On March 30, 1992, Ann Boser assigned the CA-04040 lease to the defendant in this action, Daniel John, Jr. Item 8, Ex. C. On the same day, Mr. John, who had apparently been engaged as a consultant by the Arrow Corporation ("Arrow"), id., Ex. B, sublet the property to Arrow for a thirty year period commencing April 1, 1992. Id., Ex. D. Under the terms of the sublease ("the Arrow sublease"), Arrow, as lessee, was granted the right to operate a sludge processing or composting facility on the premises. Id. at 1. As lessor, Mr. John was to receive payments specified in an agreement between himself and Arrow dated January 23, 1992 (Item 8, Ex. B). Id. Section 8 of the sublease provided for immediate termination of the sublease and all obligations thereunder in the event that any law, ordinance, or regulation barred the operation of such a facility. Under such circumstances, however, the lessee, in its sole discretion, could make reasonable efforts to obtain abatement of the conflicting law, ordinance, or regulation. Id. at 2. The lessee was granted the right to assign the sublease, or to sublet further, without the permission of the lessor. Id.
AG has placed in the record a copy of a document entitled "Partial Assignment of Lease," dated April 15, 1992, under which Richard E. Wells, d/b/a Arrow Compost and Arrow Corporation, agreed to "partially assign Arrow's sublease with Daniel John dated March 30, 1992" to Tully Construction Co., Inc. ("Tully") and AG, "insofar as it covers up to eighty (80) contiguous acres of the land covered by [the Arrow sublease] . . ." Item 8, Ex. E. Tully and AG agreed to "assume all duties, liabilities, and obligations of Arrow with respect to [the Arrow sublease]." Id. By its own terms, the partial assignment was made pursuant to an agreement between Tully, AG, and Arrow, dated March 24, 1992 ("the Tully/AG-Arrow agreement"). Id.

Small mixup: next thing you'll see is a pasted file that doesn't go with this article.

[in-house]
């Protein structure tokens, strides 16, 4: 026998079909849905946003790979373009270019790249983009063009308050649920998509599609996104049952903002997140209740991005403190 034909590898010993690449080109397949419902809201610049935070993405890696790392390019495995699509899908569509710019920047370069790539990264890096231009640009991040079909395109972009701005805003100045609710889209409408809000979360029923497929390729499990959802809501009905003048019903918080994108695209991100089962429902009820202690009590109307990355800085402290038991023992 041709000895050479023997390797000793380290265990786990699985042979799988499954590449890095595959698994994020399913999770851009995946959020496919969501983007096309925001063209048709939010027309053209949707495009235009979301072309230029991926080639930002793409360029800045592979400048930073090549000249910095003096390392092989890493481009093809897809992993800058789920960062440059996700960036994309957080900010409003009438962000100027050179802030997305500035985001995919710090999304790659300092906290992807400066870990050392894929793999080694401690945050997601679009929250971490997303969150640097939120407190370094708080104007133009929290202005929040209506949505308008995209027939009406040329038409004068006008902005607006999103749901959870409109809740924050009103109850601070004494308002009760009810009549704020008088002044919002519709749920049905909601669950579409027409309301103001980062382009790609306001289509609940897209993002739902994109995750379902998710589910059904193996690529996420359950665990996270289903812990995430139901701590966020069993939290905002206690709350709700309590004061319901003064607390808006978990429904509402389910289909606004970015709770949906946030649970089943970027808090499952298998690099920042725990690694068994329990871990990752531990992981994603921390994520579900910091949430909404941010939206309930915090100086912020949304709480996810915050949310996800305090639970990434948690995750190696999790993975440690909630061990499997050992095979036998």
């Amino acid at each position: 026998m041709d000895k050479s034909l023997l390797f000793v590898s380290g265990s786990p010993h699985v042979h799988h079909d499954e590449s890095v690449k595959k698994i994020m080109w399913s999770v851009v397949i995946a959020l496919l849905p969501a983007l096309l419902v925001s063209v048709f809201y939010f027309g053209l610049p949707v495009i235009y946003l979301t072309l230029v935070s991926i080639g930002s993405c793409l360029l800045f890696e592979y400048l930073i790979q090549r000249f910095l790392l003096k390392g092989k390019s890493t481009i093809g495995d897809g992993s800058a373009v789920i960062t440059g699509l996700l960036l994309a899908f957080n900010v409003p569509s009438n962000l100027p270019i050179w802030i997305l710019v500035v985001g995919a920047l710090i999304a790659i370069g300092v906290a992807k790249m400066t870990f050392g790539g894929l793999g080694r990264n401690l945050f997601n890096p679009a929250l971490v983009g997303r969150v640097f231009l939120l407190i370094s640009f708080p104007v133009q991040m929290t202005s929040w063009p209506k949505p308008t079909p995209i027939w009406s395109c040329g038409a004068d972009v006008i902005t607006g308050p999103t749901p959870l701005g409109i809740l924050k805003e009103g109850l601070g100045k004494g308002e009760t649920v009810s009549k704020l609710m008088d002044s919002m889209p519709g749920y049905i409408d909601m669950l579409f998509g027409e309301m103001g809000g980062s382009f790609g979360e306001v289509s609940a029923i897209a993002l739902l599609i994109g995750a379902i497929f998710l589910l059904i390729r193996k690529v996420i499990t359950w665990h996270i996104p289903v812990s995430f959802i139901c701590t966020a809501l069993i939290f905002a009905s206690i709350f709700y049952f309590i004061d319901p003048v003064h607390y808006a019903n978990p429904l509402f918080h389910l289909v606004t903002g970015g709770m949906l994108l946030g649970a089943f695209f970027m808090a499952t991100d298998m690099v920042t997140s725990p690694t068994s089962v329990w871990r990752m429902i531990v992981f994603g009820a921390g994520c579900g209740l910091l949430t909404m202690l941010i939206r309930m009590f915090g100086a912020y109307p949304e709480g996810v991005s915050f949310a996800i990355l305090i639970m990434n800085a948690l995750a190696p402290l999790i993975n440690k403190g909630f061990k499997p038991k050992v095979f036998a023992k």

A copy of the Tully/AG-Arrow agreement is attached to Item 18, Declaration of S. Mac Gutman, as Ex. H. AG maintains, and the agreement appears to confirm, that AG and Tully contracted with Arrow to finance Mr. John's acquisition of the CA-04040 lease. Id.; see also, Item 13, PP 4-7. According to Dana Taylor, the President of AG, an essential condition of AG's investment was Mr. John's representation that the Seneca Nation approved of the facility and would require no permits. Item 13, P 8. AG has placed in the record a copy of a letter dated April 15, 1992, from Stephen A. Gordon, a Councillor of the Seneca Nation, to Tully, indicating that Mr. Gordon believed that the facility would be acceptable to the Nation, if run in accordance with New York State Department of Environmental Conservation and Federal Environmental Protection Agency guidelines. Id. at P 9 and Ex. B.
According to AG, it entered the property in April 1992, improved the land with a road and drainage, constructed a waste processing facility, including a 30,000 square foot concrete pad, and installed sludge processing equipment. Construction was completed in May 1992, at a cost of $ 500,000. Item 13, PP 10-11. On June 25, 1992, however, the Council of the Seneca Nation determined that the facility was operating without Nation consent, in direct violation of the Nation's Waste Disposal Ordinance. Item 18, Gutman Declaration, Ex. M. The Council resolved to cancel the CA-04040 lease, for breach by Mr. John, and to authorize the Nation's President to take such actions as might be necessary to close the facility. Id.